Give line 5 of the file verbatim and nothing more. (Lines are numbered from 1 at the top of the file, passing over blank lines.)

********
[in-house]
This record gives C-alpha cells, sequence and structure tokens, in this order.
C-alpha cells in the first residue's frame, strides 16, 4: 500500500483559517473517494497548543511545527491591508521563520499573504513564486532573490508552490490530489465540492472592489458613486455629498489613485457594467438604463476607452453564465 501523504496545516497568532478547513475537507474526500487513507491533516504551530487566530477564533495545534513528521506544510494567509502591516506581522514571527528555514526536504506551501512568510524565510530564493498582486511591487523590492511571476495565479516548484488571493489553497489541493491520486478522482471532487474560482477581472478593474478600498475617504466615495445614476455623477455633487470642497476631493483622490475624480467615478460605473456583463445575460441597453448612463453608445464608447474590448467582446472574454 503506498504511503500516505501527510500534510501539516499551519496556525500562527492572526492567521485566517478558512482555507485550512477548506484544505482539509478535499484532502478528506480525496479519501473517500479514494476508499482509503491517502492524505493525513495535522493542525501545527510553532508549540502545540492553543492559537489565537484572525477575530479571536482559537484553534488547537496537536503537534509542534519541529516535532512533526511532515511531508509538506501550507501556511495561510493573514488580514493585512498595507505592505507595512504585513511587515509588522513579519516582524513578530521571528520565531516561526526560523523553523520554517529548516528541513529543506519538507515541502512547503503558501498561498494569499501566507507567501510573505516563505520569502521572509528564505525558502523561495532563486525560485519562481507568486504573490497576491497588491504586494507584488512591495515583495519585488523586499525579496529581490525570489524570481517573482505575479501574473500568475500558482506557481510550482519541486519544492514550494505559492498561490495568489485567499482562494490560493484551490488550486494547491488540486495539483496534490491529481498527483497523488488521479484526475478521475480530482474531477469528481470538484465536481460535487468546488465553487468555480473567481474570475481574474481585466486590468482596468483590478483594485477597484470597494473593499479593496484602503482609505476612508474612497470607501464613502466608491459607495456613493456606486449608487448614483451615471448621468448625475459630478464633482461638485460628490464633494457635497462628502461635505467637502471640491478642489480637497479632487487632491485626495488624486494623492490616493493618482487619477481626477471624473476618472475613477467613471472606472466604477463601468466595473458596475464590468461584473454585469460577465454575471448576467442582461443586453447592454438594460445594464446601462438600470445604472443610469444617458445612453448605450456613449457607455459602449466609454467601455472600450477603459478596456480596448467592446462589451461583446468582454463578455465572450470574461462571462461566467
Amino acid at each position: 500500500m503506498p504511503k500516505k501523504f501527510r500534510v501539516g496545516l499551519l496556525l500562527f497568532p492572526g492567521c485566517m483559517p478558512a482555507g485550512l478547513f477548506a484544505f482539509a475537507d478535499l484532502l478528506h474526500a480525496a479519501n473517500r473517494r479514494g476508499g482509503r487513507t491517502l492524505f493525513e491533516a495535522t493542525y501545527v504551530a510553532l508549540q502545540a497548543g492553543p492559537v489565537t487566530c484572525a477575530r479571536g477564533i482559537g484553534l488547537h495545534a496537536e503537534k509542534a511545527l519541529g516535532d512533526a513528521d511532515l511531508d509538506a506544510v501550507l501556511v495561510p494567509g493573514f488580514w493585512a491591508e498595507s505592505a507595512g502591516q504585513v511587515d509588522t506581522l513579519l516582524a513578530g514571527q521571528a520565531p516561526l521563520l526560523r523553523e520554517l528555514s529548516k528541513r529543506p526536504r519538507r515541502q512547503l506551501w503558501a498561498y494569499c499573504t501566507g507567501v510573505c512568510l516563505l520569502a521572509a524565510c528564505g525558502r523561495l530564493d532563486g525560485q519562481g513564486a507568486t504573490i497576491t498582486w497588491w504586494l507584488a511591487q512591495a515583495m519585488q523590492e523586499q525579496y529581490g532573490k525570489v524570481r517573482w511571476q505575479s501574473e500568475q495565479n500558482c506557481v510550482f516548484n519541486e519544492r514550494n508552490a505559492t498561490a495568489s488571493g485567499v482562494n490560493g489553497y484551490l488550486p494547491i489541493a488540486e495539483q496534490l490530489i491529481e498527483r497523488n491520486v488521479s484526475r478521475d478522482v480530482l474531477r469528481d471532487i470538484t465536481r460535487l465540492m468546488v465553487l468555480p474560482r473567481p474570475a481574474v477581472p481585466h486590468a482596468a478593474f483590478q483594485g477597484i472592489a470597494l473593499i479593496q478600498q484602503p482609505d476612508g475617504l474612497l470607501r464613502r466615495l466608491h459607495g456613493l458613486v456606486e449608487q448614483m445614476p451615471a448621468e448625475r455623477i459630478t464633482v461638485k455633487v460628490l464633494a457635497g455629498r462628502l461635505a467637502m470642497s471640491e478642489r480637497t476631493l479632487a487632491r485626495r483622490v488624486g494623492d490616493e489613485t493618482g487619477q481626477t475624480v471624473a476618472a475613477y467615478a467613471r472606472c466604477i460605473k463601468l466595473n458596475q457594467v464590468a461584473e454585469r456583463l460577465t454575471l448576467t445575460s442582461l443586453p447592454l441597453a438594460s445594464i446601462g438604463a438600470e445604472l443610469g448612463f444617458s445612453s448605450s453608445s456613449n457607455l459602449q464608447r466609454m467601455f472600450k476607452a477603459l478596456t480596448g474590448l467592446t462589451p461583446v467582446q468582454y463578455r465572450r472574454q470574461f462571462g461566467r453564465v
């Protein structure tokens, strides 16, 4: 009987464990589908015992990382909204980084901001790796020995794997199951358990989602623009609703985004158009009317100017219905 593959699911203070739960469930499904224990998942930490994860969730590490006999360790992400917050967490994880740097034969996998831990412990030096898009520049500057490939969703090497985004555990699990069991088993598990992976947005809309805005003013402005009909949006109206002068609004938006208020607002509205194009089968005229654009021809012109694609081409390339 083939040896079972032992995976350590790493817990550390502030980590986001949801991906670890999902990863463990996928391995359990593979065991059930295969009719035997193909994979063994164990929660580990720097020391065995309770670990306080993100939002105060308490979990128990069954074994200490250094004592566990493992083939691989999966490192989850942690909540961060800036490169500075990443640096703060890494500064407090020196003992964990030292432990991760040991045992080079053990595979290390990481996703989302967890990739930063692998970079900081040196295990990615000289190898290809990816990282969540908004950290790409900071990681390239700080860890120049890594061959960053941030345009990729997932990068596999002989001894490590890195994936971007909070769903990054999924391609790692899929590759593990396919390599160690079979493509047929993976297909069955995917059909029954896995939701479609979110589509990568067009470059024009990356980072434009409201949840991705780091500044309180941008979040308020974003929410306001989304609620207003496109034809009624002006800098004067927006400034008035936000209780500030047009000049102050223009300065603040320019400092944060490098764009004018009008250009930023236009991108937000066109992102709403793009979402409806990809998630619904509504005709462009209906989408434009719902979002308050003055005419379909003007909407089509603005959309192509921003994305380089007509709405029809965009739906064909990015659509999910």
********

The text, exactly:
């Protein structure tokens, strides 16, 4: 009987464990589908015992990382909204980084901001790796020995794997199951358990989602623009609703985004158009009317100017219905 593959699911203070739960469930499904224990998942930490994860969730590490006999360790992400917050967490994880740097034969996998831990412990030096898009520049500057490939969703090497985004555990699990069991088993598990992976947005809309805005003013402005009909949006109206002068609004938006208020607002509205194009089968005229654009021809012109694609081409390339 083939040896079972032992995976350590790493817990550390502030980590986001949801991906670890999902990863463990996928391995359990593979065991059930295969009719035997193909994979063994164990929660580990720097020391065995309770670990306080993100939002105060308490979990128990069954074994200490250094004592566990493992083939691989999966490192989850942690909540961060800036490169500075990443640096703060890494500064407090020196003992964990030292432990991760040991045992080079053990595979290390990481996703989302967890990739930063692998970079900081040196295990990615000289190898290809990816990282969540908004950290790409900071990681390239700080860890120049890594061959960053941030345009990729997932990068596999002989001894490590890195994936971007909070769903990054999924391609790692899929590759593990396919390599160690079979493509047929993976297909069955995917059909029954896995939701479609979110589509990568067009470059024009990356980072434009409201949840991705780091500044309180941008979040308020974003929410306001989304609620207003496109034809009624002006800098004067927006400034008035936000209780500030047009000049102050223009300065603040320019400092944060490098764009004018009008250009930023236009991108937000066109992102709403793009979402409806990809998630619904509504005709462009209906989408434009719902979002308050003055005419379909003007909407089509603005959309192509921003994305380089007509709405029809965009739906064909990015659509999910």